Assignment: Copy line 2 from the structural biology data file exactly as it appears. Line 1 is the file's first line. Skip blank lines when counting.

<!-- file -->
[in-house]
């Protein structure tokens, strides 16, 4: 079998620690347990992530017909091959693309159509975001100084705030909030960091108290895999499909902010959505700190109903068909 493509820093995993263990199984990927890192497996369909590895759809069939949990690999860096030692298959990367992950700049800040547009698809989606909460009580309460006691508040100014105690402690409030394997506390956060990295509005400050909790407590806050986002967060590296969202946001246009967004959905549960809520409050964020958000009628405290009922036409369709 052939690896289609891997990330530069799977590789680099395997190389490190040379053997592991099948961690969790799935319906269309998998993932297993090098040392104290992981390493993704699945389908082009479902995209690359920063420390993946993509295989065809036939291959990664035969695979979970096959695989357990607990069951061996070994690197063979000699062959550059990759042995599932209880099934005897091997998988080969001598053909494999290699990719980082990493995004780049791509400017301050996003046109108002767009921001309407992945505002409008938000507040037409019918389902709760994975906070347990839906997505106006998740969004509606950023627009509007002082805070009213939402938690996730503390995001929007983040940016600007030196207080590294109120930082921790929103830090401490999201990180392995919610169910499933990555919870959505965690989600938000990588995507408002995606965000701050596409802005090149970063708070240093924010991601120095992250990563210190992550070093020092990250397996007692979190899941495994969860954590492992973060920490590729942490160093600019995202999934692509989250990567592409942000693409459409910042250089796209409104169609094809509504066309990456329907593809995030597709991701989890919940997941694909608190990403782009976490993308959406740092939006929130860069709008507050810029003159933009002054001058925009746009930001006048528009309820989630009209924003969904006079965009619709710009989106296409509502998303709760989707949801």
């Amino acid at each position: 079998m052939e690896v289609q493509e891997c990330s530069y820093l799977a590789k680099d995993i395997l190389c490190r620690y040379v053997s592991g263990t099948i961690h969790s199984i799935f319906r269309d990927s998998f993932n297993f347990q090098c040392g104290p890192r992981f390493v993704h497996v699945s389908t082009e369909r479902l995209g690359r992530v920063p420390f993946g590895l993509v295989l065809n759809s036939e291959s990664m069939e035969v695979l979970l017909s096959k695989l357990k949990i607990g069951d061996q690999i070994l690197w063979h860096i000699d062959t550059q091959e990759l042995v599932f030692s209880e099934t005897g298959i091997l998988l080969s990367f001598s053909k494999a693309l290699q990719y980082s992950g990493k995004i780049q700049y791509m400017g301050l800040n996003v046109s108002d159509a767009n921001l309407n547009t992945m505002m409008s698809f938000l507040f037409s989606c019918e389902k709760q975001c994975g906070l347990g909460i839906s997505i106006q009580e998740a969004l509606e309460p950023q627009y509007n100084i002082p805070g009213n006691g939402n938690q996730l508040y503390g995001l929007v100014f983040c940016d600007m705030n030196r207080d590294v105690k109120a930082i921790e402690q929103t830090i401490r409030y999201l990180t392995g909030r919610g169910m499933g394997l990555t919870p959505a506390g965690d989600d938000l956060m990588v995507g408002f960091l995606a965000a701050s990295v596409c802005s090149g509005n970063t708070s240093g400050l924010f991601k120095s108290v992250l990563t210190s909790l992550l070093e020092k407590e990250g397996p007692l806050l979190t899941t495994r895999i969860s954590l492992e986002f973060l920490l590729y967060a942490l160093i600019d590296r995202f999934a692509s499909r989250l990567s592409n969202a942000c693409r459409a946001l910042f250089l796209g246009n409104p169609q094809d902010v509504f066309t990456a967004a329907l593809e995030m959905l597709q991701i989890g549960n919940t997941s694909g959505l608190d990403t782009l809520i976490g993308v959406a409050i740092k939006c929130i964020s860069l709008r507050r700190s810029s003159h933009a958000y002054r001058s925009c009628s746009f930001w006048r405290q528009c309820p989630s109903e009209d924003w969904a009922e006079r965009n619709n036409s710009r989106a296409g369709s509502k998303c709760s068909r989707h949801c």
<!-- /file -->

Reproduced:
């Protein structure tokens, strides 16, 4: 079998620690347990992530017909091959693309159509975001100084705030909030960091108290895999499909902010959505700190109903068909 493509820093995993263990199984990927890192497996369909590895759809069939949990690999860096030692298959990367992950700049800040547009698809989606909460009580309460006691508040100014105690402690409030394997506390956060990295509005400050909790407590806050986002967060590296969202946001246009967004959905549960809520409050964020958000009628405290009922036409369709 052939690896289609891997990330530069799977590789680099395997190389490190040379053997592991099948961690969790799935319906269309998998993932297993090098040392104290992981390493993704699945389908082009479902995209690359920063420390993946993509295989065809036939291959990664035969695979979970096959695989357990607990069951061996070994690197063979000699062959550059990759042995599932209880099934005897091997998988080969001598053909494999290699990719980082990493995004780049791509400017301050996003046109108002767009921001309407992945505002409008938000507040037409019918389902709760994975906070347990839906997505106006998740969004509606950023627009509007002082805070009213939402938690996730503390995001929007983040940016600007030196207080590294109120930082921790929103830090401490999201990180392995919610169910499933990555919870959505965690989600938000990588995507408002995606965000701050596409802005090149970063708070240093924010991601120095992250990563210190992550070093020092990250397996007692979190899941495994969860954590492992973060920490590729942490160093600019995202999934692509989250990567592409942000693409459409910042250089796209409104169609094809509504066309990456329907593809995030597709991701989890919940997941694909608190990403782009976490993308959406740092939006929130860069709008507050810029003159933009002054001058925009746009930001006048528009309820989630009209924003969904006079965009619709710009989106296409509502998303709760989707949801």